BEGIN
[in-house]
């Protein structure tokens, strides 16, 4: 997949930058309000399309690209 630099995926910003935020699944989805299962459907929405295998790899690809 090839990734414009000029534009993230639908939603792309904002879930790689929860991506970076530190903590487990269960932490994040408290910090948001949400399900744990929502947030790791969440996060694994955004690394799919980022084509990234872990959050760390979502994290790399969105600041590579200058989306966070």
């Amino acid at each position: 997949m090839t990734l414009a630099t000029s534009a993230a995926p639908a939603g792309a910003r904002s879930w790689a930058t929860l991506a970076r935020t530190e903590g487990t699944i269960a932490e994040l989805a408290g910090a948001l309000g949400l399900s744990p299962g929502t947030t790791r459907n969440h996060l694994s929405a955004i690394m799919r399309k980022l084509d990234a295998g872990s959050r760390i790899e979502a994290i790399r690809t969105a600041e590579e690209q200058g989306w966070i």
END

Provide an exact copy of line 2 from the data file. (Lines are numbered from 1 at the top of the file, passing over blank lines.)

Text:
């Protein structure tokens, strides 16, 4: 997949930058309000399309690209 630099995926910003935020699944989805299962459907929405295998790899690809 090839990734414009000029534009993230639908939603792309904002879930790689929860991506970076530190903590487990269960932490994040408290910090948001949400399900744990929502947030790791969440996060694994955004690394799919980022084509990234872990959050760390979502994290790399969105600041590579200058989306966070």